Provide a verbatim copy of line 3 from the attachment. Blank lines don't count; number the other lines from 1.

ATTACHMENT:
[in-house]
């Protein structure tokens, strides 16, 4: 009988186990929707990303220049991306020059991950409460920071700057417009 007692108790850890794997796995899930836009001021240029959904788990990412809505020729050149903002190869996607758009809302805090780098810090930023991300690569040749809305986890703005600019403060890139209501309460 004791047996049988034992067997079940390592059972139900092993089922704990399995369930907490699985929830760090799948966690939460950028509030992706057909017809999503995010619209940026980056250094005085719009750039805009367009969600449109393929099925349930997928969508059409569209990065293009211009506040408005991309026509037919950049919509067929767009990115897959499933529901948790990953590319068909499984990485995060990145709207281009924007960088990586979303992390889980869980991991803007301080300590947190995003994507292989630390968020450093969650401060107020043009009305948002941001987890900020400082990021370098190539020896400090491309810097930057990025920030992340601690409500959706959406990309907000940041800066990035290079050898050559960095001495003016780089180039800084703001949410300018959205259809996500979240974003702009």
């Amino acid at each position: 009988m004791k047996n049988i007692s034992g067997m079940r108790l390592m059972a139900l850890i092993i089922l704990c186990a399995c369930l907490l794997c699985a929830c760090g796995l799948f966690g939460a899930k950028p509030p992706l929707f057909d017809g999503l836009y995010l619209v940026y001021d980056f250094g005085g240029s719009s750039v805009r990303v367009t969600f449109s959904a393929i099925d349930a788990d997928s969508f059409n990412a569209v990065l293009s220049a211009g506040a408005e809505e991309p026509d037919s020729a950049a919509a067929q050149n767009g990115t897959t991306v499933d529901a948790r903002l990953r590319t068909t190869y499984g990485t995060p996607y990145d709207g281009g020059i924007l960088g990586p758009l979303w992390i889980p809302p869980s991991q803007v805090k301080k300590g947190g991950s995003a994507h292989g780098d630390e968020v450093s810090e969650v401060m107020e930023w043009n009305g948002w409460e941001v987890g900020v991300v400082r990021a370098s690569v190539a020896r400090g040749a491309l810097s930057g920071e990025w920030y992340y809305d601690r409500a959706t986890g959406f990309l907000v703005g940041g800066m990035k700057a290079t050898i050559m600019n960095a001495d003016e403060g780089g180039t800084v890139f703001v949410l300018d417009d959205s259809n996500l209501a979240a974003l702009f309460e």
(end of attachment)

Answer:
């Amino acid at each position: 009988m004791k047996n049988i007692s034992g067997m079940r108790l390592m059972a139900l850890i092993i089922l704990c186990a399995c369930l907490l794997c699985a929830c760090g796995l799948f966690g939460a899930k950028p509030p992706l929707f057909d017809g999503l836009y995010l619209v940026y001021d980056f250094g005085g240029s719009s750039v805009r990303v367009t969600f449109s959904a393929i099925d349930a788990d997928s969508f059409n990412a569209v990065l293009s220049a211009g506040a408005e809505e991309p026509d037919s020729a950049a919509a067929q050149n767009g990115t897959t991306v499933d529901a948790r903002l990953r590319t068909t190869y499984g990485t995060p996607y990145d709207g281009g020059i924007l960088g990586p758009l979303w992390i889980p809302p869980s991991q803007v805090k301080k300590g947190g991950s995003a994507h292989g780098d630390e968020v450093s810090e969650v401060m107020e930023w043009n009305g948002w409460e941001v987890g900020v991300v400082r990021a370098s690569v190539a020896r400090g040749a491309l810097s930057g920071e990025w920030y992340y809305d601690r409500a959706t986890g959406f990309l907000v703005g940041g800066m990035k700057a290079t050898i050559m600019n960095a001495d003016e403060g780089g180039t800084v890139f703001v949410l300018d417009d959205s259809n996500l209501a979240a974003l702009f309460e």